Systemic racism within academic structures: barriers to entry and retention of Indigenous, Black and racialized students and researchers
Before systemic racism can be addressed, it must first be acknowledged. The culture around racism in Canada embraces a stance of colour-blindness, which simultaneously gaslights racialized people and excuses Canadians from addressing their colonial history. Indeed, the Canadian government has only recently found the political will to admit to the systematic oppression of Indigenous populations, and nearly half of Canadians surveyed believe that anti-Black racism is “no longer a problem” . Therefore, it is not surprising that students and faculty continue to witness Canadian post-secondary institutions release hastily constructed, platitudinous statements about diversity and inclusivity in response to the current civil rights movement, with little to no meaningful action or accountability, thereby maintaining systemic racism. As sites of research and progressive thought, institutions of higher learning and academia should be at the forefront of dismantling systems of racism; instead, they continue to sustain and perpetuate white privilege.
Even before entering academic and research institutions, historical policies of oppression have led to Indigenous, Black and People of Color (IBPOC) students experiencing intergenerational disparities in accumulated wealth, knowledge, and networks compared to their white counterparts . Indeed, Black and Indigenous students are noticeably performing worse in secondary education due to assessment bias from teachers, disproportionate suspensions and expulsions, a lack of diverse staff as role models, and little trust or feeling of belonging . These inequalities follow them into their university careers as students and subsequently as researchers, with universities advertising a false narrative of equal opportunity in the academic sphere. In reality, IBPOC students, faculty, and staff experience barriers analogous to those in secondary education. Additionally, racialized students endure overt discrimination and racism that are hastily minimized or outright dismissed, affecting their educational experience and negatively impacting their academic and personal success .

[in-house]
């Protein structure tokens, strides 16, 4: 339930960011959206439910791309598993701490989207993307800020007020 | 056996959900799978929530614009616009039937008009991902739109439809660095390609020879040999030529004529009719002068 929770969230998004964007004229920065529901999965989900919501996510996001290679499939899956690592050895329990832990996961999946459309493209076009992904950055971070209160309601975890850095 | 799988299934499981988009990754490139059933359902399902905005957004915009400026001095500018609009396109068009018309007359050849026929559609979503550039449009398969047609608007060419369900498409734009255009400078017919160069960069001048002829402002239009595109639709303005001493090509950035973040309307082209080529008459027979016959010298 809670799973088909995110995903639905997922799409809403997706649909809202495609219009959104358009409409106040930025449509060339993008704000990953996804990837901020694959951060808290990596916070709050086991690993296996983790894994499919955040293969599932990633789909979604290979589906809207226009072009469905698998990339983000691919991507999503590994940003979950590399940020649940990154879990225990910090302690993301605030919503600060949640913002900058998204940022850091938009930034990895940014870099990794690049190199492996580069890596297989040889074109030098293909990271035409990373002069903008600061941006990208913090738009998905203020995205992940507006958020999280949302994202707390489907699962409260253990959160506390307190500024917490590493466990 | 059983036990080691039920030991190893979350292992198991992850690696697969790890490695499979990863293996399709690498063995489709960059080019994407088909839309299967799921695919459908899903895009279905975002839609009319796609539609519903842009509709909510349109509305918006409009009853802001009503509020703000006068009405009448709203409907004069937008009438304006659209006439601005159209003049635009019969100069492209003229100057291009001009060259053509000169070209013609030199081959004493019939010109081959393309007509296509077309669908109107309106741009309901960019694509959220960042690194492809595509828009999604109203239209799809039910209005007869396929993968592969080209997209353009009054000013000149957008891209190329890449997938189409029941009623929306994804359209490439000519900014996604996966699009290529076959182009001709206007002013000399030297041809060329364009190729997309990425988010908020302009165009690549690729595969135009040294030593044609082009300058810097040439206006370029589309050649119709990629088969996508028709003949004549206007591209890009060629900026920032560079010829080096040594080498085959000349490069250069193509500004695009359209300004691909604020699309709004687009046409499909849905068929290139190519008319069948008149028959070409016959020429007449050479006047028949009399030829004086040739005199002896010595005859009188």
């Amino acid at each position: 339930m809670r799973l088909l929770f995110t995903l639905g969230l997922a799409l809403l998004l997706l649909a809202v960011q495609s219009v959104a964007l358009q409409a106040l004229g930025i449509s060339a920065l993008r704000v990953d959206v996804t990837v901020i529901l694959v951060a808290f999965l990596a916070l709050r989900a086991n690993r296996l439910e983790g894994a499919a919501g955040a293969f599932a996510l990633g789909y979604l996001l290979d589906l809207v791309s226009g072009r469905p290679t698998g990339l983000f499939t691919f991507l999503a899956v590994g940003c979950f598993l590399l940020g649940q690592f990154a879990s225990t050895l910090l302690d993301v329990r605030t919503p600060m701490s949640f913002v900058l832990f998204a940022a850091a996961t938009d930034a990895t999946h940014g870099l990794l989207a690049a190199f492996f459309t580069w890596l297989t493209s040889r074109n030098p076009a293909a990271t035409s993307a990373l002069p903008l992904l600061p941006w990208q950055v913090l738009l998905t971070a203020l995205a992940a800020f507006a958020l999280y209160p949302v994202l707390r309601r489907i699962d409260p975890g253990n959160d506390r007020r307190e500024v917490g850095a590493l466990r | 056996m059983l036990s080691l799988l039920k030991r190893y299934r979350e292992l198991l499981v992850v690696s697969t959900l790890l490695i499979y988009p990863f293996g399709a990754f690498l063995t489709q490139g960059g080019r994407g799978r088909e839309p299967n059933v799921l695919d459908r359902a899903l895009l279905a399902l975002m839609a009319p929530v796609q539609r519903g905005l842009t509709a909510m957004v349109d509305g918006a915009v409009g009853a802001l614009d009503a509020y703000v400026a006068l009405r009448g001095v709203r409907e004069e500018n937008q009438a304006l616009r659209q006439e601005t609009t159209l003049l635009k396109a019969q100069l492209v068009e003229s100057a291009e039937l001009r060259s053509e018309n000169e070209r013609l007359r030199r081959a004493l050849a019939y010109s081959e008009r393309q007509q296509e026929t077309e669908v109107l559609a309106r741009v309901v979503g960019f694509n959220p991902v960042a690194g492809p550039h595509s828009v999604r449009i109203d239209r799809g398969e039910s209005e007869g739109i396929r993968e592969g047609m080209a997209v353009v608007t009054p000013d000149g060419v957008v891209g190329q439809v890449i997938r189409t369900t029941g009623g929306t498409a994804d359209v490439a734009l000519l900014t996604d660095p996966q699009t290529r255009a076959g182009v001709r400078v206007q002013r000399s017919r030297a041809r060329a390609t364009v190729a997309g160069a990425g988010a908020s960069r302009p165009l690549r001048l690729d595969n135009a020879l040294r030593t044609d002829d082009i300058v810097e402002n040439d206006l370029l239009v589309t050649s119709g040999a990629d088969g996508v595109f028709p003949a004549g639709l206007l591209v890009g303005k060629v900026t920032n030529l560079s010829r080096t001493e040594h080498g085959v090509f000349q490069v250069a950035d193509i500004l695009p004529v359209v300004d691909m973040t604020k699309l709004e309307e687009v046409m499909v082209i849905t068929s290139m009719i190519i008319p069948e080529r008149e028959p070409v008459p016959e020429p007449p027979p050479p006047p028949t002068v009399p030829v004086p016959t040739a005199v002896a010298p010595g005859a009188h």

Henry and Tator (2009) state that racialized faculty and students are denied equity and access through “the everyday values and norms, discourses, and practices within a dominant white Anglocentric, Eurocentric and racist culture” . This is evidenced through the lack of racialized faculty representation at the post-secondary level in Canada. In their 2018 report, the Canadian Association of University Teachers (CAUT) indicated that 21% of university teachers are racialized, of whom 2% are Black and 1.4% are Indigenous . Even then, racialized faculty are disproportionately hired on a part-time basis, further limiting their power, influence, and job security in academic institutions. As a result, racialized professors are less able to access the privileges of tenure—as their white colleagues do—and are therefore less able to advocate for their own safety and security . They name structural barriers, discriminatory practices, preference for sameness, as well as unacknowledged and unconscious biases as culprits that negatively impact the career trajectories and legitimate participation of racialized and Indigenous scholars—particularly womxn of colour—in academia .
Furthermore, racialized part-time professors seeking a career in academia are often overburdened due to the multitude of unpaid labour, a high demand for mentorship of IBPOC students, and “tokenistic” representation on committees. Consequently, racialized professors are limited in their ability to dedicate time to their research, publishing, and securing funding—all of which are critical components of the current matrices used to assess applicants for tenure track positions. As Henry et al. (2016) demonstrated, equity policies in Canadian institutions of higher education are failing to create the diverse faculty and student body reflective of the broader multicultural Canadian milieu . In their current form, academic institutions are inherently racist structures that silence IBPOC academic voices. They require fundamental dismantling and restructuring, lest these issues continue to be perpetuated for generations, thereby maintaining and solidifying white privilege in education and research.